- Rain Stick: The sound of rain can be very soothing. Children can explore the sound of rain by making their own rain sticks out of few kitchen materials. Follow the step-by-step directions here.
- Rain Gauge: Children can learn about rain with this Rainfall Song. Then they can make this Rain Gauge out of an empty plastic bottle to keep track of rainfall.
- Recycled Gingerbread Village: Save cardboard boxes of various sizes and you and your child can decorate them and create your own Gingerbread Village.
- Trash Bag Snowman: You will need three white trash bags, old newspapers, some construction paper, and tape. Your child can crumple up the newspapers and stuff them in each bag to make the balls for their snowman. Discuss different ideas for stacking and attaching the bags so they will stand up. Cut out eyes, nose, mouth, a hat, and button shapes from the construction paper and tape them on where your child believes they should go. Click here for directions.
- Fun with Mittens: Cut mittens out of white paper and ask your child to decorate them. As he decorates a mitten, you can decorate one to match it. You can use these mittens as a sorting activity by asking him to put the mittens in pairs, or flip them upside down and use them to play a winter version of the game Concentration.
- Holiday Playdough: Playdough is a wonderful way for your child to practice developing the small muscles in his fingers and hands. Make Gingerbread Playdough with your child. Add cookie cutters, craft sticks, and a rolling pin for even more fun.
- Cool Ice Towers: Have a camera ready to take pictures of these creations. Children will use ice to create sculptures. Click here.
- Overnight Crystal Garden: Children will find this science experiment interesting. The crystals look like icicles, but the shapes, sizes, and texture are different. Try this easy recipe for making a crystal garden from Babble Dabble Do.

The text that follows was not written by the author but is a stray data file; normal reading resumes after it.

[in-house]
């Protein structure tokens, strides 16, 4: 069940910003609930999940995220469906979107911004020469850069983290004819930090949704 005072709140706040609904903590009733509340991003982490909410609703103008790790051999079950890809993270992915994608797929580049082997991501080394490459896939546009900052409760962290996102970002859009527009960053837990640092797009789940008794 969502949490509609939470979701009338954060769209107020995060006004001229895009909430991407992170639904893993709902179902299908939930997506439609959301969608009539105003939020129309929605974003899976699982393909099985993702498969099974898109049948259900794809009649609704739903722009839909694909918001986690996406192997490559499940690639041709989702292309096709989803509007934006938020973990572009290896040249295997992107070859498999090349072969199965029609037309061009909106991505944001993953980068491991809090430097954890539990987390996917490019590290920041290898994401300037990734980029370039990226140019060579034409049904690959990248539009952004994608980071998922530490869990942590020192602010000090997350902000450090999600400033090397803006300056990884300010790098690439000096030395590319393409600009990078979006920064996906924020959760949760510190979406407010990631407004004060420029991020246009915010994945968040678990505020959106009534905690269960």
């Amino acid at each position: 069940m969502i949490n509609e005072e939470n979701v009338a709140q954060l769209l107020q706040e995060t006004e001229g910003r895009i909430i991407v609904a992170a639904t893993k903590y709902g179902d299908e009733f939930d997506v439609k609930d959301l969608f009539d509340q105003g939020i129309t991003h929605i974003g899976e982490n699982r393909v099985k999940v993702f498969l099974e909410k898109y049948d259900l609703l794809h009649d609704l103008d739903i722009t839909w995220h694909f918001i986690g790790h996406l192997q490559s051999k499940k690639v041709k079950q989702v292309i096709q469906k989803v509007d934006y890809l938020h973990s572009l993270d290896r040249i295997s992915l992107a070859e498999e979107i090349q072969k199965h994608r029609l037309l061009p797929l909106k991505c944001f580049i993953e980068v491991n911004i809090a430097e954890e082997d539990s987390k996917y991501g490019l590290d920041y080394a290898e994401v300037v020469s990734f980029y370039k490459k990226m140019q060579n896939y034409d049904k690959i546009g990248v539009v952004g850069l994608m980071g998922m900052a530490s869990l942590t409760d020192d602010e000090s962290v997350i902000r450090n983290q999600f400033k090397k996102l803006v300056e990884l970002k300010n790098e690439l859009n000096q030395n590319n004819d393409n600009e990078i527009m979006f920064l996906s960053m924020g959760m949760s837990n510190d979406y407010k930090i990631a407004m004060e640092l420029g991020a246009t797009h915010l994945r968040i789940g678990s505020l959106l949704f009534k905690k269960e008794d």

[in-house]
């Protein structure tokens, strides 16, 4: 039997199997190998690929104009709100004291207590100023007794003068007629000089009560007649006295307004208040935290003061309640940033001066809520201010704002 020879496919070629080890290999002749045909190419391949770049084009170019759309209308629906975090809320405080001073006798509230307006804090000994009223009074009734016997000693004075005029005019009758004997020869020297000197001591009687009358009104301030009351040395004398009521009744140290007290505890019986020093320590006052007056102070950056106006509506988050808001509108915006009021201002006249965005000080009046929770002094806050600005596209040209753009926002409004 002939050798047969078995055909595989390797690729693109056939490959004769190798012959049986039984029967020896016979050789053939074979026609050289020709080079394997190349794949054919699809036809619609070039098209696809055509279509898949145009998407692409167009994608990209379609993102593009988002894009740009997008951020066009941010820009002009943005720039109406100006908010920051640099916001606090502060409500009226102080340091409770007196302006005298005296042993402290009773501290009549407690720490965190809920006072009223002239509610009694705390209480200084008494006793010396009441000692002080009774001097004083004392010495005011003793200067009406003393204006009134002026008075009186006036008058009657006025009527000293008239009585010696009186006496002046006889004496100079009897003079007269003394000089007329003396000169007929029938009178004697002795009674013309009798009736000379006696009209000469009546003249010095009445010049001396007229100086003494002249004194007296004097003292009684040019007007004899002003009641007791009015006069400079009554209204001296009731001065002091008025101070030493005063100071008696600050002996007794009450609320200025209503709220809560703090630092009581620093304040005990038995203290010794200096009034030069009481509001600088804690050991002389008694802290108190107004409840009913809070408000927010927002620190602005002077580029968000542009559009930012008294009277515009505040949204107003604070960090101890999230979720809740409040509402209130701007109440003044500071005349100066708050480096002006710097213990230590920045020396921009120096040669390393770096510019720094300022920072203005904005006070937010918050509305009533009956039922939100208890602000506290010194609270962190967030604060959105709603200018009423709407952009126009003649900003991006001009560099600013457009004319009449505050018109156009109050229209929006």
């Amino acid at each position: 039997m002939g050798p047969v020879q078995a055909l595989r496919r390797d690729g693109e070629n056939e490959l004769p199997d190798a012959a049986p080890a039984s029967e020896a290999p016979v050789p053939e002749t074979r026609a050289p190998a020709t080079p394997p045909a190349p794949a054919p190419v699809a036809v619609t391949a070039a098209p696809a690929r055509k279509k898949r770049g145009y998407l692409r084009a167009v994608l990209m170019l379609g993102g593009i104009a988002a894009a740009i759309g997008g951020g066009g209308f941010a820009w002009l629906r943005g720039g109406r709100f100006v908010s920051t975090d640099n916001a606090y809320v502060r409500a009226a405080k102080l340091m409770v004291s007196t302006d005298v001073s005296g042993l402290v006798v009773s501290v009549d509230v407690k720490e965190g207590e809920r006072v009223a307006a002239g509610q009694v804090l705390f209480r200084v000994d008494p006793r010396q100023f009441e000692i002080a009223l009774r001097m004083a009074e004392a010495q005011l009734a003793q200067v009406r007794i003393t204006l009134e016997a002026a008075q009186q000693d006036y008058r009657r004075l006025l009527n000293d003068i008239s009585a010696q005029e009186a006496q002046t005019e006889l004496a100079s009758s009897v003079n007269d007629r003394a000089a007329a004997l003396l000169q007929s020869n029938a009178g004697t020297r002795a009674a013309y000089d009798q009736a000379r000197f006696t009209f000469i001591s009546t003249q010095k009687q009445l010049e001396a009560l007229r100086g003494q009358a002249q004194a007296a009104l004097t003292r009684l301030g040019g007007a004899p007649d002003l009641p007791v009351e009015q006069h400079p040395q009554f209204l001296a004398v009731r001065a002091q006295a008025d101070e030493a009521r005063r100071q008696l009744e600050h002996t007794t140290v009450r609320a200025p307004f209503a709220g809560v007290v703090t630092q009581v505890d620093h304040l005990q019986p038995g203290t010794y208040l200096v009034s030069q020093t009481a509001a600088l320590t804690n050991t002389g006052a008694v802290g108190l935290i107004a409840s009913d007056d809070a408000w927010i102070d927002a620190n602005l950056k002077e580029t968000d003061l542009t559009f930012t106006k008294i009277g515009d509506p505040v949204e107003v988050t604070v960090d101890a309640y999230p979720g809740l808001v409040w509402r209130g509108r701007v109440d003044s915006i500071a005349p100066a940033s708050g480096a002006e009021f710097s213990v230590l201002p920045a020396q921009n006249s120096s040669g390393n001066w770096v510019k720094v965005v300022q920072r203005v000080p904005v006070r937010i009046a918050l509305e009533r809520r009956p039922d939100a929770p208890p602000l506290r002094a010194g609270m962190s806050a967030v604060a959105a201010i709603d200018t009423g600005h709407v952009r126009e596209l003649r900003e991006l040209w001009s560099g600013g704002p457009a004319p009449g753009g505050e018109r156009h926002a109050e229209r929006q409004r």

- Pine Needle Discovery Bottles: These sensory bottles are great for infants and toddlers. Take an empty plastic bottle, place a twig of pine needles inside, fill it with water, and glue on the lid. Children will see the needles magnified with the water. For detailed instructions click here.
- Stormy Art: This is a fun activity for all ages. Gather together white, black, and dark blue construction paper. You will also need to purchase finger paint or make your own edible finger paint. Set up the materials and invite your child to listen to the sounds of a thunderstorm. You can use this video from YouTube. Ask your child to make a picture about how he feels when he hears the thunderstorm sounds. This is a wonderful activity for building your child’s emotional literacy.
- String Cheese Snowmen: These are easy to put together and make a fun snack for holiday parties. All you need are string cheese packets, markers, black construction paper, tape, and ribbons. Click here to see a photo and directions.
- Rock Candy: Explore the science of cooking with this recipe for Rock Candy. You can also try this recipe for Peppermint Sugar Crystals.
If you’re looking for more ways to learn about winter, or want to find more holiday crafts, visit Preschool Plan It, PBS Parents, Happy Hooligans, or Hands On As We Grow. You can also read our blog on Holiday Homemade Gift Ideas.
The PBS Parents website also has ideas for easy sweet snacks and healthy treats that kids can help prepare for holiday parties or gifts. Remember to shop for fruits and vegetables that are harvested during winter. Seasonal vegetables are usually lower in cost and it’s fun to try something new!